2012 Fisker Karma
Power: 402hp, 959 lb-ft
Engine: AC permanent magnet synchronous, with 2.0L DOHC inline-4
Projected Fuel Economy: 85 MPG (electric only) 33 city, 38 hwy (dual power)

“F**k your Ferrari!” It was the first negative thing anybody had said all day. Up until this point, my day of cruising LA’s canyons and thoroughfares had been met with honks, thumbs-ups, and a bevy of inquiries. But curiosity soon caught up with the foul-mouthed derelict who was quick to judge me as a one percenter. Moments later, he was at the window, asking, “What kind of sports car is this, Mister Cool?” I barely got out, “it’s a Fisker,” before his ADD had already taken him elsewhere. Still, I can’t deny I was digging the attention.

Yes, I can now say I’ve been behind the wheel of the Fisker Karma--the first production vehicle to deliver extended-range electric technology in a supercar-styled package. Still stuck on the moniker? You’re not that out of the loop. The all-new American carmaker is the passion of Henrik Fisker, who founded the brand in 2007. And though you may not know his name, you undoubtedly are familiar with his work. Fisker, a former designer at BMW and Aston Martin, is responsible for modern day icons like the DB9, V8 Vantage and Z8 roadster.

Fisker’s penchant for low-slung, sleek, and sexy design shines through in the Karma. But he, with his team, has also delivered a whole new spin on electric technology. Not unlike the Chevy Volt, the Karma rolls off the assembly line with a plug-in hybrid powertrain. But it’s a more involved design, which works to put energy back into the car’s battery pack through standard driving and braking. All this is accomplished via two 150-kilowatt (roughly 200hp a piece) electric motors that drive the car’s massive 22-inch rear wheels. Under the hood also sits a 2.0 liter turbocharged four-cylinder that kicks in to keep things moving when the charge dwindles. But the GM-sourced fuel-burner never directly takes over. Instead, its purpose is to drive a generator that, in turn, keeps the motors juiced. Given this approach, the Karma manages to make moves with no transmission. It also has just one speed–if you don’t count reverse–and has reduced basic shifting to little more than a few electronic switches on the center console.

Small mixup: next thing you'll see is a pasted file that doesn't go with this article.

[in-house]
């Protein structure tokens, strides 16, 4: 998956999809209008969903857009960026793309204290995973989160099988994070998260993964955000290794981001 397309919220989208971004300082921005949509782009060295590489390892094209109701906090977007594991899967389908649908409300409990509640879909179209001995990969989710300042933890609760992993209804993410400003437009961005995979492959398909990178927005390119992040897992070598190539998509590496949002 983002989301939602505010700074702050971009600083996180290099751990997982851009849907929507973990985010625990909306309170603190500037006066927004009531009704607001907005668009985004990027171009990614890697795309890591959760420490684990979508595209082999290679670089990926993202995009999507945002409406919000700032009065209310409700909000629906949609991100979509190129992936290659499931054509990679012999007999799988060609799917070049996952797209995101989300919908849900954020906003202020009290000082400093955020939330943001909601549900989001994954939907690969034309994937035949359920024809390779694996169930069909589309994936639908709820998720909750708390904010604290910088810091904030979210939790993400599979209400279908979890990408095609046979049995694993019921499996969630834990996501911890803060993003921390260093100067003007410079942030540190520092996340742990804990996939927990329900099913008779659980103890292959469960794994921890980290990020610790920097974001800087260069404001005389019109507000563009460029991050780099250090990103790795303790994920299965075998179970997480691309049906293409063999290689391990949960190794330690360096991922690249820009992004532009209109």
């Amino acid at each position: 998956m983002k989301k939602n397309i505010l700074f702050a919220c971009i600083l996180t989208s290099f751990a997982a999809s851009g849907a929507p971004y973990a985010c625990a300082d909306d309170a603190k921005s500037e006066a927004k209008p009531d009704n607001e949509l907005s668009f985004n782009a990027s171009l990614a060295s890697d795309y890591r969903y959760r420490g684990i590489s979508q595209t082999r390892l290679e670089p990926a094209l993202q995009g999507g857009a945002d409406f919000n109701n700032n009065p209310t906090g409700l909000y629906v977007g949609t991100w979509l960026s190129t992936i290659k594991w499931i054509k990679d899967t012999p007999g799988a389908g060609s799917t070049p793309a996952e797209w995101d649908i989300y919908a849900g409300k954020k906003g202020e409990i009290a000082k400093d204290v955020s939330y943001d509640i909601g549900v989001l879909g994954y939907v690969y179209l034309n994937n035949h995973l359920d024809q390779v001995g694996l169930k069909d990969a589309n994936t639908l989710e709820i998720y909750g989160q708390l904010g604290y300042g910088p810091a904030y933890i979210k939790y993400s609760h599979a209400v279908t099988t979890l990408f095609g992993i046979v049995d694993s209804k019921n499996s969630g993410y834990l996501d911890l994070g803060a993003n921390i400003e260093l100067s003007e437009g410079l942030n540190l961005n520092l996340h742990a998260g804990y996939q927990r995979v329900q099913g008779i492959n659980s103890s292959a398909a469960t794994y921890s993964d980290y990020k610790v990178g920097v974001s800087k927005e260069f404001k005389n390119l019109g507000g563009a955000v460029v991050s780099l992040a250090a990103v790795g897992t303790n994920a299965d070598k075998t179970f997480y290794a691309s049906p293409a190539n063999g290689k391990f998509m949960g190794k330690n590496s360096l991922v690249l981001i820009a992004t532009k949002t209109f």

But is it fast? Conventional wisdom would tell you “oh, hell no.” After all, the Karma’s initial power is generated through a 22-kilowatt-hour battery pack, a component that makes up a good portion of the vehicle’s curb weight of more than 5,000 pounds—a stat that doesn’t hold much promise for performance. However, before you dismiss the Karma as a fatty shoehorned into a tight little dress, give the throttle a mash, like I did. From the instant you apply pressure, the Karma’s 402 horses dash into action with absolutely zero lag or delay, propelling it to 60mph in just 5.9 seconds–pretty remarkable considering the aforementioned numbers.